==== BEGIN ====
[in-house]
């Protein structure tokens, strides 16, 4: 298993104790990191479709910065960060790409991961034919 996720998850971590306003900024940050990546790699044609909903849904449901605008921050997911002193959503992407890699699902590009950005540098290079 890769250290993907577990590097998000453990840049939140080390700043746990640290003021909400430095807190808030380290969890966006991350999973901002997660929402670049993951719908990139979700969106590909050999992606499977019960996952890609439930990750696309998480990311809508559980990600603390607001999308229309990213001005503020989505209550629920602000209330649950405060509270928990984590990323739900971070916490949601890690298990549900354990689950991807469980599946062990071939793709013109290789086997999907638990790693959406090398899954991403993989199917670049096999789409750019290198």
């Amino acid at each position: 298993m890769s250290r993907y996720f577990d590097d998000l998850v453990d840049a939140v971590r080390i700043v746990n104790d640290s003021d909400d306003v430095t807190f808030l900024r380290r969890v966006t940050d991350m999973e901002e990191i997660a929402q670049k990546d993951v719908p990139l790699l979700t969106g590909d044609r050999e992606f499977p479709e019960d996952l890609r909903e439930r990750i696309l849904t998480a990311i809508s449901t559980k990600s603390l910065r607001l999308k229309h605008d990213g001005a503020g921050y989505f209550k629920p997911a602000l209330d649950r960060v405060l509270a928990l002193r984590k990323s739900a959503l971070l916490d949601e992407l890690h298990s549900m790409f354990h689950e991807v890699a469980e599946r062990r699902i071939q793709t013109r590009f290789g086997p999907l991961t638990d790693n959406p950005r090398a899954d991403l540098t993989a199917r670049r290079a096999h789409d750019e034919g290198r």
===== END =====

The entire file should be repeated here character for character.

[in-house]
């Protein structure tokens, strides 16, 4: 298993104790990191479709910065960060790409991961034919 996720998850971590306003900024940050990546790699044609909903849904449901605008921050997911002193959503992407890699699902590009950005540098290079 890769250290993907577990590097998000453990840049939140080390700043746990640290003021909400430095807190808030380290969890966006991350999973901002997660929402670049993951719908990139979700969106590909050999992606499977019960996952890609439930990750696309998480990311809508559980990600603390607001999308229309990213001005503020989505209550629920602000209330649950405060509270928990984590990323739900971070916490949601890690298990549900354990689950991807469980599946062990071939793709013109290789086997999907638990790693959406090398899954991403993989199917670049096999789409750019290198």
């Amino acid at each position: 298993m890769s250290r993907y996720f577990d590097d998000l998850v453990d840049a939140v971590r080390i700043v746990n104790d640290s003021d909400d306003v430095t807190f808030l900024r380290r969890v966006t940050d991350m999973e901002e990191i997660a929402q670049k990546d993951v719908p990139l790699l979700t969106g590909d044609r050999e992606f499977p479709e019960d996952l890609r909903e439930r990750i696309l849904t998480a990311i809508s449901t559980k990600s603390l910065r607001l999308k229309h605008d990213g001005a503020g921050y989505f209550k629920p997911a602000l209330d649950r960060v405060l509270a928990l002193r984590k990323s739900a959503l971070l916490d949601e992407l890690h298990s549900m790409f354990h689950e991807v890699a469980e599946r062990r699902i071939q793709t013109r590009f290789g086997p999907l991961t638990d790693n959406p950005r090398a899954d991403l540098t993989a199917r670049r290079a096999h789409d750019e034919g290198r």